Ledwidge was labelled by some as the ‘Irish Burns’. He was born into poverty and hardship in rural Ireland in 1887. His birthplace, a small cottage is now a museum, similar to Robert Burn’s family cottage in Ayrshire, Scotland. Only recently residents of Boesinghe in Belgium paid a visit to the museum, to show their respects to the poet who lies buried in their land so many miles from his own.
The museum has been transformed into a celebration of Ledwidge’s life. Every year ‘Ledwidge Day’ on 31st July, sees the museum garden hosting traditional dancing, singing and poetry readings.
The Francis Ledwidge Poetry Competition sees thousands of entries from school children from the surrounding areas. The volumes of the children’s poetry are available to visitors of the museum. In the fast computerised world of today, it is wonderful to see so much poetry, beautifully handwritten from children. Some of it is quite excellent Ledwidge would have been so very proud of them.
In July 1998, a memorial to Ledwidge was commissioned by the City of Ypres. It was erected by the people of West Flanders on the exact spot at Rose Roads (Carrefour des Roses) where Ledwidge was killed approximately 100 yards west of Artillery Wood cemetery. There is a replica of the original monument in the garden of the Ledwidge museum.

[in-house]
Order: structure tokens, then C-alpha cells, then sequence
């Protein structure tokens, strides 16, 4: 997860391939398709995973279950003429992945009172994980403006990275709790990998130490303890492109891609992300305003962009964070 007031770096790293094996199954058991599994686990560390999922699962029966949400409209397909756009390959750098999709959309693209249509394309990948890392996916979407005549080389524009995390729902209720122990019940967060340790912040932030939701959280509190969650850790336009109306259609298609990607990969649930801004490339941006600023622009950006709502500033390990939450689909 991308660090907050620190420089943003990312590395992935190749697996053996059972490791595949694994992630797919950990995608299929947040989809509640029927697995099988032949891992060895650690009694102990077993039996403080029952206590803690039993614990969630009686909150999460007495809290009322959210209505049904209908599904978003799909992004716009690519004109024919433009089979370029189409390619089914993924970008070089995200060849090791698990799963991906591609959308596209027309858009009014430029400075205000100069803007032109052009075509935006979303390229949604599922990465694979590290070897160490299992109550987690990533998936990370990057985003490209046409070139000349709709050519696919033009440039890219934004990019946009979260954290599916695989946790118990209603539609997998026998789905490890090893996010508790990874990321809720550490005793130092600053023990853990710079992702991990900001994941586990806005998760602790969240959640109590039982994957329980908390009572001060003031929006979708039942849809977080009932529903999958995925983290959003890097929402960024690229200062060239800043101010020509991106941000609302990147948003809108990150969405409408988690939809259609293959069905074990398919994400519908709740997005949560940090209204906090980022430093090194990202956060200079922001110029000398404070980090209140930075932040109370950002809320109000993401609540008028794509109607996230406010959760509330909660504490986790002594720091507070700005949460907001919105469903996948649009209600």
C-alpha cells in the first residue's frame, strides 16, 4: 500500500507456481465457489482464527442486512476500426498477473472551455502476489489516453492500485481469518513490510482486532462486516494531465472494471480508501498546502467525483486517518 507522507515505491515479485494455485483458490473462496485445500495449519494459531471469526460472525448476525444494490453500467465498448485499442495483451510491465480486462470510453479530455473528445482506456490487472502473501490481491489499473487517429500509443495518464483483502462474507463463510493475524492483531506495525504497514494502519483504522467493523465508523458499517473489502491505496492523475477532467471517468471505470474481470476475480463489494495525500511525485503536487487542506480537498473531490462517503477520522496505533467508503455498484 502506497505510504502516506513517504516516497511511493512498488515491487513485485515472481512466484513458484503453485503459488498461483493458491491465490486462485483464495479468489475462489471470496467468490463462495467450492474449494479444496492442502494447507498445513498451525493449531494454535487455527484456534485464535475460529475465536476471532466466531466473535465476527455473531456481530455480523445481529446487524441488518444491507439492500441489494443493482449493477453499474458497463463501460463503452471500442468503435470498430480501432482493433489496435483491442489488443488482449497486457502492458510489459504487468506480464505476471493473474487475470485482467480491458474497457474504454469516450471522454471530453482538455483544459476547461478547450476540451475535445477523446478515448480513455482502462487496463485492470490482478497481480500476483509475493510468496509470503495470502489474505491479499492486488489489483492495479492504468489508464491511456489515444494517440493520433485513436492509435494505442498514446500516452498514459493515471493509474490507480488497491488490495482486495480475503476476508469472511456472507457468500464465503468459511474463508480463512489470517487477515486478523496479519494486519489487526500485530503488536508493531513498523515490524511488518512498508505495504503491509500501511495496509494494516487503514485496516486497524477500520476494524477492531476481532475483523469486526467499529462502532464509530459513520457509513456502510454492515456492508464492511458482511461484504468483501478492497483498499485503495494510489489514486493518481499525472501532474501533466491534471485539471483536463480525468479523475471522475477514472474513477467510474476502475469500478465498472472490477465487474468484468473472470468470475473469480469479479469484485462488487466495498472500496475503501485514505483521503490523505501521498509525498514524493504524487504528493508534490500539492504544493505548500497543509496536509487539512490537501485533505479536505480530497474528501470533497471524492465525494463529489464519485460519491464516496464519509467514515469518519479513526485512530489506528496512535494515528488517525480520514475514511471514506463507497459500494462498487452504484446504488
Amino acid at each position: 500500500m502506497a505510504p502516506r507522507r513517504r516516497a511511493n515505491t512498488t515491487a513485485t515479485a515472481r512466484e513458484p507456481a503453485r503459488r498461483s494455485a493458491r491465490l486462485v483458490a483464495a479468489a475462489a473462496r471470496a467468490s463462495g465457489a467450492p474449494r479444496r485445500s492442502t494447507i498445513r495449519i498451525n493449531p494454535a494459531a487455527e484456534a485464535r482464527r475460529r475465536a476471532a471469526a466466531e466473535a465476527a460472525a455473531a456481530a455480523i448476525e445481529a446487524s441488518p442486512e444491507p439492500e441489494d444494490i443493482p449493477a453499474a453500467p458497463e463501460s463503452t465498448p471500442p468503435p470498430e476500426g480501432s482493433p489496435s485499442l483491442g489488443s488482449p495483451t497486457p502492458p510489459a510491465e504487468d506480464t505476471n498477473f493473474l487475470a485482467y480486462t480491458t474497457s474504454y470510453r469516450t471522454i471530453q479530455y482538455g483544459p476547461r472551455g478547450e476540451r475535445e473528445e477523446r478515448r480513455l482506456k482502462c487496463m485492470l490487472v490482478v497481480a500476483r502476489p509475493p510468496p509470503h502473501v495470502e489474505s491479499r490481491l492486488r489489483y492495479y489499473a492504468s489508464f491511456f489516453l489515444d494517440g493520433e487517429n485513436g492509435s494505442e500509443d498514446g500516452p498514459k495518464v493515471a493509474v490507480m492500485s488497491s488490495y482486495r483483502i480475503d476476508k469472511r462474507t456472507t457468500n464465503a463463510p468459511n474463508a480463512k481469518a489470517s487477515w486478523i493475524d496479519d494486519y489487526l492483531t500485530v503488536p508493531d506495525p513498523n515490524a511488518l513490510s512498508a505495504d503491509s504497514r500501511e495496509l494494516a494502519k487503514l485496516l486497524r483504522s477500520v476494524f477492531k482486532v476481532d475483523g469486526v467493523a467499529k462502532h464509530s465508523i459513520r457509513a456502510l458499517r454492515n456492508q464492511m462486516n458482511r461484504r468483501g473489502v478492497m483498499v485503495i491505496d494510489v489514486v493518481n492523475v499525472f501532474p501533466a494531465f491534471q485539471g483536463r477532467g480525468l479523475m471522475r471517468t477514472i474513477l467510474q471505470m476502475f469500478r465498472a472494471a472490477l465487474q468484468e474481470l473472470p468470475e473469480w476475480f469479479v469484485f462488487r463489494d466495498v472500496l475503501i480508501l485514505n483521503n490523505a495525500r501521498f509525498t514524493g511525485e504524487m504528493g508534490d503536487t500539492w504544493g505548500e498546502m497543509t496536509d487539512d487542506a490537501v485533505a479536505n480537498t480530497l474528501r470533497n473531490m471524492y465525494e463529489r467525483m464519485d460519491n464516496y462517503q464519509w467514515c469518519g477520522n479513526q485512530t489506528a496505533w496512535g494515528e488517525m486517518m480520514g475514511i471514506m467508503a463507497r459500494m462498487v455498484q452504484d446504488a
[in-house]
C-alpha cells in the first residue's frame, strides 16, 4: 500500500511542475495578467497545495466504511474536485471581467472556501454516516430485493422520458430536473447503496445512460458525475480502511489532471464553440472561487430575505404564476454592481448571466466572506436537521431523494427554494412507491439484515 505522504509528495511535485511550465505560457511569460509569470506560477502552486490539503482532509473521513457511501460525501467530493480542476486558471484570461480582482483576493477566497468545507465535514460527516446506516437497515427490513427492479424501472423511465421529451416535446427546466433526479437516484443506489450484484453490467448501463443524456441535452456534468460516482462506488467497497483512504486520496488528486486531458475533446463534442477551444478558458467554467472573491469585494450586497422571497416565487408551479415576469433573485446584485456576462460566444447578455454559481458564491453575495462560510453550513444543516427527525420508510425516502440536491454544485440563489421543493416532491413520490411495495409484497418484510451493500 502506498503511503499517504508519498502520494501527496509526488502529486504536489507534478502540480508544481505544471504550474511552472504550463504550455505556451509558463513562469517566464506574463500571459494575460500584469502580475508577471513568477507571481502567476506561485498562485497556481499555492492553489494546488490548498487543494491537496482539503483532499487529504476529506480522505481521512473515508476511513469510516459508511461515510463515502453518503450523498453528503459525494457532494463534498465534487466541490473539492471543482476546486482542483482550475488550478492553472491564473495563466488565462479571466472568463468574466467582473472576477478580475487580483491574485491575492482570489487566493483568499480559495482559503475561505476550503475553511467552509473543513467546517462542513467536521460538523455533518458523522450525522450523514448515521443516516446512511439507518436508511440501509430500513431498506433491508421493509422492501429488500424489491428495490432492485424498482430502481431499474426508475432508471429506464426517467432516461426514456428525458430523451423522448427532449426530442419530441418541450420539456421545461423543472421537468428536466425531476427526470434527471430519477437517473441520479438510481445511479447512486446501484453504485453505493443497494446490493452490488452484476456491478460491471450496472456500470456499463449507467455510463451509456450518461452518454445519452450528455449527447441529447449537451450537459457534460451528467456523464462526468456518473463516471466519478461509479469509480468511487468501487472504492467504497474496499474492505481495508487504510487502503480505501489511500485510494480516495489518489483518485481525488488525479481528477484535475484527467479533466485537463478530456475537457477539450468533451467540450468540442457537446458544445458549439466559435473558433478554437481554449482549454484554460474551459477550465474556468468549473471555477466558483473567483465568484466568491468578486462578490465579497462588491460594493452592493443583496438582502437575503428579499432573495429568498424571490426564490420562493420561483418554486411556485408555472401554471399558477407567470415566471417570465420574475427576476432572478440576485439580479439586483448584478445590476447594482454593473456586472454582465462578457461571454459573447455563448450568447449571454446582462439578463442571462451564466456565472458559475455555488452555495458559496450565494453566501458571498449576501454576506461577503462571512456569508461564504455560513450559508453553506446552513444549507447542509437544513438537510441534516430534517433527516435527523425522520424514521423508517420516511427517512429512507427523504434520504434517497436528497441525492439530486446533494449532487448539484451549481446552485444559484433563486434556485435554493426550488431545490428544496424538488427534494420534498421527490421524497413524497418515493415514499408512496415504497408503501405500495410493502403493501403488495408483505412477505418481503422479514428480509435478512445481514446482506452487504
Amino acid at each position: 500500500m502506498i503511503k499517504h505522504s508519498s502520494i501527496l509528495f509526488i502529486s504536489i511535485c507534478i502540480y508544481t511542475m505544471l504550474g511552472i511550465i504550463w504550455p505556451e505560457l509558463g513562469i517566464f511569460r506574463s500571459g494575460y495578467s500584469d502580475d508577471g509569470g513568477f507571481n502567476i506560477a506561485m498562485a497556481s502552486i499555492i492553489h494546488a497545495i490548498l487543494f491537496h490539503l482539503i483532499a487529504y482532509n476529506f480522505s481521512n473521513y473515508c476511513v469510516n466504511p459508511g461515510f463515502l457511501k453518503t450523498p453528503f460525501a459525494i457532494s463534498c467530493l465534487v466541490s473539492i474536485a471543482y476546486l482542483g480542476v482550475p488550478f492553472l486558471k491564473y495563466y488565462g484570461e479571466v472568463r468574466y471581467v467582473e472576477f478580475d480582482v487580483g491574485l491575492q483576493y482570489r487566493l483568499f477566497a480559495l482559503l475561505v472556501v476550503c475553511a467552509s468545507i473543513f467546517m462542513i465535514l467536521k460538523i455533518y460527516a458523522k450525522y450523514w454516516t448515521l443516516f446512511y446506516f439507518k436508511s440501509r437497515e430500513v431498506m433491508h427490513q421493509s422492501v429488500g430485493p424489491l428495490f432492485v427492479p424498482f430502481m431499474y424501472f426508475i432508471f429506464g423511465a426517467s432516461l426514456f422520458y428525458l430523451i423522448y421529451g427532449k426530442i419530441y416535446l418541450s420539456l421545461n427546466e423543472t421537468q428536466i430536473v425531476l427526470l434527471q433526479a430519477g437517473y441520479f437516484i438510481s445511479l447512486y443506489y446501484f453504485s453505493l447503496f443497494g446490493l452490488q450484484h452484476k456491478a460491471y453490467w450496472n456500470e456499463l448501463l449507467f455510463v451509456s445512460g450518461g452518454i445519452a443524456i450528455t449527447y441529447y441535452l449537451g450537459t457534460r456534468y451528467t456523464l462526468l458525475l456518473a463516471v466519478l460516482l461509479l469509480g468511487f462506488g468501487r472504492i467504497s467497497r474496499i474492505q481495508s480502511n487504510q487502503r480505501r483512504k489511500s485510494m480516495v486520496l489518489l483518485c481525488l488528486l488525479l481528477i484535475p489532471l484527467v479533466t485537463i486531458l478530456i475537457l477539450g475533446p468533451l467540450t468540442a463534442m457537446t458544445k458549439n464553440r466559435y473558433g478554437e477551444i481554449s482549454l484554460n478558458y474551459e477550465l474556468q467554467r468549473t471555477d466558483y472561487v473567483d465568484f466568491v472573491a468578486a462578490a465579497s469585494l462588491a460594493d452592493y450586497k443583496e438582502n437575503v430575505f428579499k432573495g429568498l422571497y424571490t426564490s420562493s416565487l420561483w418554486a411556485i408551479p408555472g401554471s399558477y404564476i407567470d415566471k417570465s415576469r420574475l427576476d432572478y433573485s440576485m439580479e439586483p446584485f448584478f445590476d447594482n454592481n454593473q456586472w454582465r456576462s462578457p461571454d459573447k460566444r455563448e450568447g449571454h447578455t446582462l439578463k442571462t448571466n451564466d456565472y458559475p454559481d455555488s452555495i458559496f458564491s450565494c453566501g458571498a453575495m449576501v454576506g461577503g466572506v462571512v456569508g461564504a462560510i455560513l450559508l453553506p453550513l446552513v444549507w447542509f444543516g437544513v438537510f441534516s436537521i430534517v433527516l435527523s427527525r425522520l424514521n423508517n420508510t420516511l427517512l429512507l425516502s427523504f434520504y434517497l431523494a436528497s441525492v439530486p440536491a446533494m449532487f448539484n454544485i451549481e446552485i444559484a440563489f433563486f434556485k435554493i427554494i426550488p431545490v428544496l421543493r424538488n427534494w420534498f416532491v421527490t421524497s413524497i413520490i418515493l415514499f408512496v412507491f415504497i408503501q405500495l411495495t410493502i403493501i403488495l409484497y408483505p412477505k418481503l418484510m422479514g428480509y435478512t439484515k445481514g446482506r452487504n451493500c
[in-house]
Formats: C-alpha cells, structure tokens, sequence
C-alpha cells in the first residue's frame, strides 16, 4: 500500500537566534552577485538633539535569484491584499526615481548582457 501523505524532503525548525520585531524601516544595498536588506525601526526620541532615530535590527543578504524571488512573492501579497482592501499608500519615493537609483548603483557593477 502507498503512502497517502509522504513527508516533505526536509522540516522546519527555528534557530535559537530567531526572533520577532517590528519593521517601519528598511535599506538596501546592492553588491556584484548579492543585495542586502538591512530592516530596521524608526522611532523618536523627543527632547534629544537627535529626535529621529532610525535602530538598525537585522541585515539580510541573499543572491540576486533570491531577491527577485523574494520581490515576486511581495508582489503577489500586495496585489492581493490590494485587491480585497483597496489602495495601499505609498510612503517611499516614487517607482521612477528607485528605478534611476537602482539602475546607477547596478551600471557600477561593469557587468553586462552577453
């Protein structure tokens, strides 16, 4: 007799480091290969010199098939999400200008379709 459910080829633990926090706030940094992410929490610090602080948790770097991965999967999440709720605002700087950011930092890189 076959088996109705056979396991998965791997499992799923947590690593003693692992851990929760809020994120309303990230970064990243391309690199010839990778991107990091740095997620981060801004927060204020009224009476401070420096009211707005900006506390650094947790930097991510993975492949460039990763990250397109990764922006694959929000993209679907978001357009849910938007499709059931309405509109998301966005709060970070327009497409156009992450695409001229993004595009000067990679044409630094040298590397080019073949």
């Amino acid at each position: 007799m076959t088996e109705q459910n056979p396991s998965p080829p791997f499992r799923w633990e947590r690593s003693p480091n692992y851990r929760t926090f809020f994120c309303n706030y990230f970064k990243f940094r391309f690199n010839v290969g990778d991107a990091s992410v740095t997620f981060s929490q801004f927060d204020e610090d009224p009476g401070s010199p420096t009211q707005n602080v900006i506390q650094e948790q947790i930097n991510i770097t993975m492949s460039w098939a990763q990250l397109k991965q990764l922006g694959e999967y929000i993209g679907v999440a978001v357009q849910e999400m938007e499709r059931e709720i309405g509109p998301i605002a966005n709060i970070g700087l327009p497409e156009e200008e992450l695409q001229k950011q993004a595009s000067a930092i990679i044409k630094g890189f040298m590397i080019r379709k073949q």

At 14, Ledwidge left Slane and school to earn a living in agriculture as a labourer. However, he became homesick and left his bed in the middle of the night and walked the 30 miles back home to Slane ‘determined never to leave home again’.
The lush countryside surrounding Slane inspired many of his poems and he was regularly published in the Drogheda Independent. He wrote his first poem in 1910 and was befriended by Lord Dunsany, the writer and literary figure who introduced Ledwidge to the Irish Literary Circle. Ledwidge was a prolific poet, who wrote mostly autobiographical or pastoral pieces about Ireland and only a very few even make a subtle reference to war. It was in 1915 that his first book of fifty poems was published entitled, “Songs of the Fields”.
By that time, Ledwidge had already served nearly a year with the Royal Inniskilling Fusiliers as he had joined up as a volunteer in October 1914.
In July 1915, Ledwidge was in Gallipoli in the battle to take Kidney Hill. Of 250 men who went into battle, only 76 returned. Ledwidge survived the carnage writing, “It was hell, hell. No man thought they would return. By heavens, you should know the bravery of these men”.